Manual shifts, curiously, provide instant downshifts, but we found that the ‘+’ paddle was slow to react and that half-second difference saw the RS slam into the rev limiter on a few occasions.

The off-beat exhaust warble sounds great, but Audi really needs to turn the volume up. It’s all a bit too polite, but does pop on part-throttle upshifts which is always good fun.

Refinement: Serenity rules inside the cabin. Maybe a little too much.

If the RS Q3 could show a little bit more ‘mongrel’ it might fit its position a little better, but between hushed highway cruising and fuss-free city commuting it’s all just - well - quiet.

Conversely, when being generous with the throttle, the gearbox could get a bit gruff. While most gearshifts are seamless the odd one would slam home loudly and quake through the driveline.

Ride and Handling: Trying to combine the flat cornering of an RS and the taller ride height of a Q3 was always going to be a tough job, but Audi seems to have pulled it off.

The RS Q3 is quick through the bends, with tenacious grip. Prone to understeer if you come in too hot, but able to rocket out of corners if you apply the throttle post-apex.

The ride doesn’t fare so well though. It feels fairly stiff and while it can take a rolling highway dip with ease, it fidgets over smaller bumps and divots.

Braking: Behind the wheels are a set of RS branded calipers, rear discs are ventilated and up front there’s a set of wave-form discs to reduce mass while increasing surface area.

We can’t say for certain how much that helps, but they look the business and pull the hot SUV up quick-smart.



ANCAP rating: 5-Stars: this model scored 35.15 out of 37 possible points.

Safety features: Stability control, traction control, ABS, EBD, brake assist, seven airbags (dual front, front side, full-length curtain and driver’s knee).

Three-point seatbelts and adjustable head restraints for all seats, height adjustable front seatbelts with load limiting pretensioners.



Warranty: Three years/unlimited kilometres

Service costs: Audi does not offer capped price servicing and prices may vary. For full pricing consult your dealer before purchase.



Mercedes-Benz GLA 45 AMG ($79,900) - While we’re yet to turn a wheel in anger on Aussie soil, the GLA 45 promises to be very quick with a massive 265kW on tap.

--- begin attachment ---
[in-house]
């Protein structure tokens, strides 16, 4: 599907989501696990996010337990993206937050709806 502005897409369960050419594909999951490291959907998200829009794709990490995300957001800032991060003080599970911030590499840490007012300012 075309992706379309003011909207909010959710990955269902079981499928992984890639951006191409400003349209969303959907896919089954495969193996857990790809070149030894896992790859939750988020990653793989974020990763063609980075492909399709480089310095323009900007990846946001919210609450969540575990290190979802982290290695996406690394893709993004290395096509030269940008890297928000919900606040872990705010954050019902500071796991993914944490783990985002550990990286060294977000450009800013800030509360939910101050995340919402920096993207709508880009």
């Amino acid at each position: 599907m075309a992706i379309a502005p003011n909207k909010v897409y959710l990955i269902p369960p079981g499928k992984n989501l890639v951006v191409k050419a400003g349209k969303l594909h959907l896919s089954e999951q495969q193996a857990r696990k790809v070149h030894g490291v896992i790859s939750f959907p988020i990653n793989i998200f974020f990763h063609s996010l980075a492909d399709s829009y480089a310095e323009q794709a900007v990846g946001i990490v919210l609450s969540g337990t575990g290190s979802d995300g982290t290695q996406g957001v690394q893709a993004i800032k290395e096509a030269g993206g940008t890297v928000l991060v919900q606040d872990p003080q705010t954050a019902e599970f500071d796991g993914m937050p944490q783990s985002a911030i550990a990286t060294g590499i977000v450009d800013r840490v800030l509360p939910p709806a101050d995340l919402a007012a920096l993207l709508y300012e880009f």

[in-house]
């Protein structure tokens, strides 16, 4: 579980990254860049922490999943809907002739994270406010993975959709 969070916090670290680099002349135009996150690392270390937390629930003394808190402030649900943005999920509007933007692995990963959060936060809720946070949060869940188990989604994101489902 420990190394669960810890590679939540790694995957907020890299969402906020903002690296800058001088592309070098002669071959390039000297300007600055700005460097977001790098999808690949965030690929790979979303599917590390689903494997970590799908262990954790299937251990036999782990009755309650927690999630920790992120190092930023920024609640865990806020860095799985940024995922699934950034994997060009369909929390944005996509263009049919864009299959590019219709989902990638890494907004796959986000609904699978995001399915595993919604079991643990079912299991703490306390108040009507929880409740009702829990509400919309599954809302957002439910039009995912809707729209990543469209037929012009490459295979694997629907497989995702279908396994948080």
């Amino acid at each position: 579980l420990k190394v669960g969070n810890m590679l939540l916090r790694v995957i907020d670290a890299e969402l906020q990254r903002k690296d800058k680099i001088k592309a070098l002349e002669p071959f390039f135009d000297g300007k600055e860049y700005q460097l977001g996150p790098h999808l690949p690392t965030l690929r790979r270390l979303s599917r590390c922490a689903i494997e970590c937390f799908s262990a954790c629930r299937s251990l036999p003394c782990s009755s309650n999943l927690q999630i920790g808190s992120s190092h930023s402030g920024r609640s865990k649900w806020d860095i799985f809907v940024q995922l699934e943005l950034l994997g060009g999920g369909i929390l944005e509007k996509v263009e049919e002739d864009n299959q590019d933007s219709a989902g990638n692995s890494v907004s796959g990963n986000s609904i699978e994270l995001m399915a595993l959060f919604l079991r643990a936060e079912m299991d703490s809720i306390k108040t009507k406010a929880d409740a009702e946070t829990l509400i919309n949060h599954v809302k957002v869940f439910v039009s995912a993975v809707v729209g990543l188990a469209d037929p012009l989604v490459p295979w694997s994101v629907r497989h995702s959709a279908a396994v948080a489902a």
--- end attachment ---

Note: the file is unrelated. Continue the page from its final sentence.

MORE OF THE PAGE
Inside the interior looks more up-to-the-minute than the Audi, official fuel consumption is better, and Benz’s pencil is sharper with a slightly lower entry price. (see GLA reviews)

Range Rover Evoque Prestige Si4 ($80,440) - This one is more for luxury than outright performance, with just 177kW. The interior is exquisite, and the exterior still turns heads.

You won’t be able to to rocket as hard as an AMG or RS, but there is a segment-first nine-speed auto at least. (see Evoque reviews)

Audi SQ5 ($90,600) - One of Audi’s biggest threats comes from within. The bigger SQ5 is more expensive, but offers a touch more power and a mountain more torque, thanks to its diesel engine.

Being a size larger means more room for crew and cargo, and the interior is more plush throughout. (see Q5 reviews)

Note: all prices are Manufacturer’s List Price and do not include dealer delivery or on-road costs.



The RS Q3 caused plenty of controversy during its time in the TMR garage. Among the gripes was the lack of twin exhausts or flared bodywork, the average looking interior, and the pedestrian-looking alloy wheels.

We’re fans of Audi’s in-line five-cylinder engine, but, in this application, the missing kilowatts from the donor TT RS Plus are too noticeable. So is that fabulous sound, there’s a nice growl in there, but not enough of it.

On-road, it's certainly sporty. This thing can really handle, and with a lot more finesse than we were expecting for something that rides so high.

But we’ve spent time in the SQ5. That car does the biggest disservice to its little bro' by being such a complete package with such impressive value and performance.

The pressure will heat up even more with the imminent arrival of Merc’s GLA 45.

The RS Q3 is surely a good fast SUV. And, yes, it's very quick and a fun steer - it just falls a little short of all the expectations embodied in that hallowed Audi RS badge.

Don't get us wrong, we like this car; maybe we approached it with just too much expectation. Best you take a look for yourself.